Looking back, some of those closed doors were a blessing in disguise.  I wouldn’t have believed it at the time, but now it’s evident.  The teen-age crush that was based more on looks than compatibility.  The job that would have involved moving to another location and would have prevented me from being available for my sister now.

But doors that don’t open hurt when you run into them.  Sometimes, in hindsight, it may turn out to be for the best.  And sometimes, it may turn out that they were just stupid, closed doors that you  couldn’t get through.  You may never know the difference.

Still, there is hope in believing that there are many doors in life,  and most of them can be opened – with time, patience and discernment.

Today I will be in continued thought and prayer for those dealing with doorways…

Those standing at locked doors and looking for the next one.

Those hurt from the slamming of the door.

Those facing a door that is slowing closing and limiting their access both literally and figuratively.

Those locked behind a door wanting out but afraid and unsure of the next step.

Those who don’t have any doors available to them at all.

Those who can’t see the door because they don’t know where to look or are choosing not to.

And those standing in front of the door, but who are afraid to knock.

 

Today Needs a Prayer

I don’t talk a lot about my faith on this blog.  It’s not that I’m embarrassed about what I believe or out of some sense of political correctness. Mainly, it’s because at this point in my life, my faith has become more personal and inward. I think it may be a growth period for me after a long period of dormancy.

In any case, for the most part, I believe political correctness is a load of manure. I do, however, believe in being respectful of others’ beliefs or lack thereof.

But today needs a prayer. Feel free to substitute any vernacular that fits your life: happy vibes, positive energy, smoke signals, loud and raucous profanity, meditation, or the like…you get my meaning, right?

Today needs a prayer for those going through changes. Any change, whether perceived as good or bad, can be traumatic. It may involve a wide range of emotions including, but not limited to grieving, anger or joy. Change is hard for most (if not all) of us.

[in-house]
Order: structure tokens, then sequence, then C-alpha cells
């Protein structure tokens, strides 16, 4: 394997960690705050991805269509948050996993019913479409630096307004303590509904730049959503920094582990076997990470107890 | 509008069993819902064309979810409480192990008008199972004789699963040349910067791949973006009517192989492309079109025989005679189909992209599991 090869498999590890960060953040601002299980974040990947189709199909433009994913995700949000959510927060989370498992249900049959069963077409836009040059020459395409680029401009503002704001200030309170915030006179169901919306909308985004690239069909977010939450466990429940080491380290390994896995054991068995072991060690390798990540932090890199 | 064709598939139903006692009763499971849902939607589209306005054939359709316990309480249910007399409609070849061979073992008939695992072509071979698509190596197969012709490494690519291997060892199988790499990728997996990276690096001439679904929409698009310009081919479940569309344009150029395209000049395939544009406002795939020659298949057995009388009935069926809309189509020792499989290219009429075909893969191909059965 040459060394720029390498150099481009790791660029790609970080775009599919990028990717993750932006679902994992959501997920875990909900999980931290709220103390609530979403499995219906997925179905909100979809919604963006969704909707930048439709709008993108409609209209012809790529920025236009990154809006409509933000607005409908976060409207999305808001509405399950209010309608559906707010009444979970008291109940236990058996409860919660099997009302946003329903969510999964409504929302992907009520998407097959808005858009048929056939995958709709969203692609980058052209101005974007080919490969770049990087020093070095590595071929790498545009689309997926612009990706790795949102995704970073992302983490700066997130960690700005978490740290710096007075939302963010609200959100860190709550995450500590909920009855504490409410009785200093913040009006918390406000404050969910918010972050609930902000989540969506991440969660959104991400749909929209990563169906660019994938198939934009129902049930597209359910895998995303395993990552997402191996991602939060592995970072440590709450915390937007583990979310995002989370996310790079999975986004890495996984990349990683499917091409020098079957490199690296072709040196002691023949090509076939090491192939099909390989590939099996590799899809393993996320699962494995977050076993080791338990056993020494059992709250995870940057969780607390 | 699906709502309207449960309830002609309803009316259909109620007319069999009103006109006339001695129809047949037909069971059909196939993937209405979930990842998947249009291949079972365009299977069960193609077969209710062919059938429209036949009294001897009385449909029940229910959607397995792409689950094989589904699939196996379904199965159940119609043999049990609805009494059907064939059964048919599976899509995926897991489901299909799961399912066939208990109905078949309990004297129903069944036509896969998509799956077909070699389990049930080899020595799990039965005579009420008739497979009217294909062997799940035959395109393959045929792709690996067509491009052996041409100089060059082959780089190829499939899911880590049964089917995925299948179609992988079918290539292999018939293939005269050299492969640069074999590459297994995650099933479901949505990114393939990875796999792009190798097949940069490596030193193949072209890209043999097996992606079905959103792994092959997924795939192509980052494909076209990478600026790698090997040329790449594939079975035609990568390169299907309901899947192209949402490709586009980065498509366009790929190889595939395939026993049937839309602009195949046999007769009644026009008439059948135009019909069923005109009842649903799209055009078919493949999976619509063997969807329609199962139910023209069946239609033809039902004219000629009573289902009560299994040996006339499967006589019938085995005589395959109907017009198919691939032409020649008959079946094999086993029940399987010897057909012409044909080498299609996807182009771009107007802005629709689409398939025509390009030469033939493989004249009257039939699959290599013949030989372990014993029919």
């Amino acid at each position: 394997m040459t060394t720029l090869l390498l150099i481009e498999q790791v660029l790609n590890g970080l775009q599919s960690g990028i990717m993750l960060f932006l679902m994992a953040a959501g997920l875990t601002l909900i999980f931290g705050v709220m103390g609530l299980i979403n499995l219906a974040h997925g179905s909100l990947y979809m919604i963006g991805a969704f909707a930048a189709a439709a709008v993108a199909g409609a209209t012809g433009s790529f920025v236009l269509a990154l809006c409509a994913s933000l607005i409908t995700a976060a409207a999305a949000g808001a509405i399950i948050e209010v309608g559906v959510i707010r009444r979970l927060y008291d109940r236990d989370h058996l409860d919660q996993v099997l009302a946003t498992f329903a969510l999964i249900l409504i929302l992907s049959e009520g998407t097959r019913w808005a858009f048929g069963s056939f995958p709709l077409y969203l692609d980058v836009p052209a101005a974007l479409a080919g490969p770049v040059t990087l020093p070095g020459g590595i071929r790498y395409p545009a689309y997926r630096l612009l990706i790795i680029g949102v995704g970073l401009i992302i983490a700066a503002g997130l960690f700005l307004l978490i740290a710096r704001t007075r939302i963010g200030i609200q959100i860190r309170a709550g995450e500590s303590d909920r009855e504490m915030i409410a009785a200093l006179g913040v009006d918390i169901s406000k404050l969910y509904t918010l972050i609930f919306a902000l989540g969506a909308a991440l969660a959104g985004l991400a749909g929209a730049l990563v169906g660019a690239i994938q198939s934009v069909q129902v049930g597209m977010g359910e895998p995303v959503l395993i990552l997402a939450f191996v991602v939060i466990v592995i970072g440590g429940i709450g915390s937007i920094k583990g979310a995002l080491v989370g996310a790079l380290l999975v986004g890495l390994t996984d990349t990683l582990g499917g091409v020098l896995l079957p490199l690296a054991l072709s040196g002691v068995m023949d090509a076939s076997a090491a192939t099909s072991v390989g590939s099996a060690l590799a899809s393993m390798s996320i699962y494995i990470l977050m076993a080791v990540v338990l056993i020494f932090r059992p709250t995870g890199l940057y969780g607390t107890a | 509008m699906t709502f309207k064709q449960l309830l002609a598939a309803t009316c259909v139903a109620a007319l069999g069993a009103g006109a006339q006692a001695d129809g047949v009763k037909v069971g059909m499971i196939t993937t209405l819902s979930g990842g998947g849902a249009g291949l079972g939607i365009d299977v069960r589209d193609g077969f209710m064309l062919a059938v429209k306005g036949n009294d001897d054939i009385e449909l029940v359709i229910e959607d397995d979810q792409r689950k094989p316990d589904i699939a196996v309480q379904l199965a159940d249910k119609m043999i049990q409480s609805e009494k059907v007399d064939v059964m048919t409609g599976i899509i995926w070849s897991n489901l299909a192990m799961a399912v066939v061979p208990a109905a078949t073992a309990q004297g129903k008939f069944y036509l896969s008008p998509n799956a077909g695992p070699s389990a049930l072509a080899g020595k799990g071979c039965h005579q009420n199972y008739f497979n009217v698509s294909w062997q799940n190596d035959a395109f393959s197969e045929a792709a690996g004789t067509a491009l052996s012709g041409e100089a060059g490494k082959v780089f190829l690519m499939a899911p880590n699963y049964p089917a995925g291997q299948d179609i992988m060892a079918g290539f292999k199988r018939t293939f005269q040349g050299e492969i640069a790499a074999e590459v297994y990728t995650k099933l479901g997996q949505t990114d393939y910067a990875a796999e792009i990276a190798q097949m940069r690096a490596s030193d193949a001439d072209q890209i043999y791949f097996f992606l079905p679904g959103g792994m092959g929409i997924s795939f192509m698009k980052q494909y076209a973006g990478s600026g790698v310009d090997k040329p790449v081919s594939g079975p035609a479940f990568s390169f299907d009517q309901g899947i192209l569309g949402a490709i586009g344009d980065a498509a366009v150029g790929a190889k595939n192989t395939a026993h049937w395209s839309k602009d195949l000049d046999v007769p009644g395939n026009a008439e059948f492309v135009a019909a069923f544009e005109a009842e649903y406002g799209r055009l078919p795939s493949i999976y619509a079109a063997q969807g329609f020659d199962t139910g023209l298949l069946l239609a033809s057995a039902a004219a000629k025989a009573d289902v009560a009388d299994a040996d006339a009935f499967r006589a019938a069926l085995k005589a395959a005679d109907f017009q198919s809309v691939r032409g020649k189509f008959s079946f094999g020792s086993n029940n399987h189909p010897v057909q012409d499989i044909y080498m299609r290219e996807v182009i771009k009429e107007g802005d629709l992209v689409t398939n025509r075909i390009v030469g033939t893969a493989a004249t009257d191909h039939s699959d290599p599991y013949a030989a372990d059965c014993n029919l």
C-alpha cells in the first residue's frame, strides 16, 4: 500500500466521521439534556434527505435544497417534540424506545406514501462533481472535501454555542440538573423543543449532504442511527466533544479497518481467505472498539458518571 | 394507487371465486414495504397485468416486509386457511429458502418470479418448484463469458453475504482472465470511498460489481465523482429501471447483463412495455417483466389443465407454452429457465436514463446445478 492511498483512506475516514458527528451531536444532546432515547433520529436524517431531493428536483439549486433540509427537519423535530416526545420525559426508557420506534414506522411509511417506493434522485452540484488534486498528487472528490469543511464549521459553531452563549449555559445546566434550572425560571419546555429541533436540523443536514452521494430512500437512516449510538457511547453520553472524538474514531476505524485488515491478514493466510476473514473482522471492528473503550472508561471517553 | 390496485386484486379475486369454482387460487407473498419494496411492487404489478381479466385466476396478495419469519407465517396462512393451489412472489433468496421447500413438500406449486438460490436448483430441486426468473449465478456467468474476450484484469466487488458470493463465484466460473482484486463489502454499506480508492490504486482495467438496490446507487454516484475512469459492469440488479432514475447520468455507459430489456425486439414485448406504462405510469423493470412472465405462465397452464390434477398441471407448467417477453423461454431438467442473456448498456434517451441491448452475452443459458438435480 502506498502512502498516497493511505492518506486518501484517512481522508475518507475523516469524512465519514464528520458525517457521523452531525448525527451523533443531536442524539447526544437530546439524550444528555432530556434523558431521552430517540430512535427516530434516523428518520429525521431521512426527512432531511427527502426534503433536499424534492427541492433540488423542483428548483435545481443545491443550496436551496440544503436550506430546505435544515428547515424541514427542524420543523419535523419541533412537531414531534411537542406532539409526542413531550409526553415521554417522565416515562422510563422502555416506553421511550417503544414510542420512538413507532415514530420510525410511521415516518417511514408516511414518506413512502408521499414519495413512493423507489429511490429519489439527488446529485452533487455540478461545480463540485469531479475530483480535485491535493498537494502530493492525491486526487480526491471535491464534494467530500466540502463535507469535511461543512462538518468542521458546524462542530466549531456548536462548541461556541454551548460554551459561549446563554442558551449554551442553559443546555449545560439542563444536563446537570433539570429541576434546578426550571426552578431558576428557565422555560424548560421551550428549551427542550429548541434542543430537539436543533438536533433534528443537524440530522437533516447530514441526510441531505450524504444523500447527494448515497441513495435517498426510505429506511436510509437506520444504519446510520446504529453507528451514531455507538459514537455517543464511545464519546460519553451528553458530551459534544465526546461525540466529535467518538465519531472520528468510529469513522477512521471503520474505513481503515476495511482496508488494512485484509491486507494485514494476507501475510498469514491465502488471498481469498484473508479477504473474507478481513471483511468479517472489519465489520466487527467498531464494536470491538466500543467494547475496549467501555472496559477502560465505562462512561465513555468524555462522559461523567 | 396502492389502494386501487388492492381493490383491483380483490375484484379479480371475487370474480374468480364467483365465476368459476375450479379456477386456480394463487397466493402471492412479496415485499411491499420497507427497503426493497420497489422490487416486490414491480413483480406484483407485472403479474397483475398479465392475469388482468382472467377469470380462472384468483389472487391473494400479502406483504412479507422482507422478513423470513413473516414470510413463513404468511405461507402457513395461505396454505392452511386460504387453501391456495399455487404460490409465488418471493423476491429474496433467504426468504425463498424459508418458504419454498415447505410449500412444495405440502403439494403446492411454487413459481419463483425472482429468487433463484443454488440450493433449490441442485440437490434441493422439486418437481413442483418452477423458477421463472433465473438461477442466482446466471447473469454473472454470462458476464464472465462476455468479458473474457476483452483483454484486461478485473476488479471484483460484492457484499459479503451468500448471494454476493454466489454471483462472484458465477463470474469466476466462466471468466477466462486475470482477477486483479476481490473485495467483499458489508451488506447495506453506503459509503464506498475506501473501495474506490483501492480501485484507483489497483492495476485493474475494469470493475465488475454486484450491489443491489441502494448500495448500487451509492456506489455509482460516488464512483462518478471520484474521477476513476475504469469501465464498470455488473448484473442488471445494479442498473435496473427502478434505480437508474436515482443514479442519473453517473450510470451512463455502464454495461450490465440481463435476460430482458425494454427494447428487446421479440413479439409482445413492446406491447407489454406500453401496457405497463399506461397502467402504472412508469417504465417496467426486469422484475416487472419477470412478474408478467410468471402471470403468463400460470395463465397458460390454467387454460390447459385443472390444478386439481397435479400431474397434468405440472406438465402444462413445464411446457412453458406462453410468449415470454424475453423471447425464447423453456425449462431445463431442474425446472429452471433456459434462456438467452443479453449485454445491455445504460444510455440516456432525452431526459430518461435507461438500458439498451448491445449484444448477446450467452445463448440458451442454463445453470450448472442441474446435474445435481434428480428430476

Today, I pray for those trying their best to find their way in the world. Especially for young adults trying to figure out this thing called “being a grown-up”. Wanting to be free of the constraints of parental control and influence…flapping their wings madly…terrified of all the choices and possibilities…peeking back over their shoulder at the shelter they are leaving behind. Some have a nest they can be welcomed back to if the need should arise, but so many don’t have that option, if indeed they ever did. My prayer is that they find a safe place to rest when their wings are tired. A soft place to rest their head when the journey is too hard. A springboard to launch from on the next leg of their journey.  Growing up is hard and should not be done alone. I pray that they have community with friends and family or friends that are family.

Today, I pray for parents whose children are referenced in the above paragraph. A prayer for patience and tolerance and forgiveness…that they remember their transition and act wisely. That they open the door for their children and hug them as the leave. Most importantly, that they leave that door open and are ready to give another hug when their child returns…either triumphantly in success or despairingly in failure.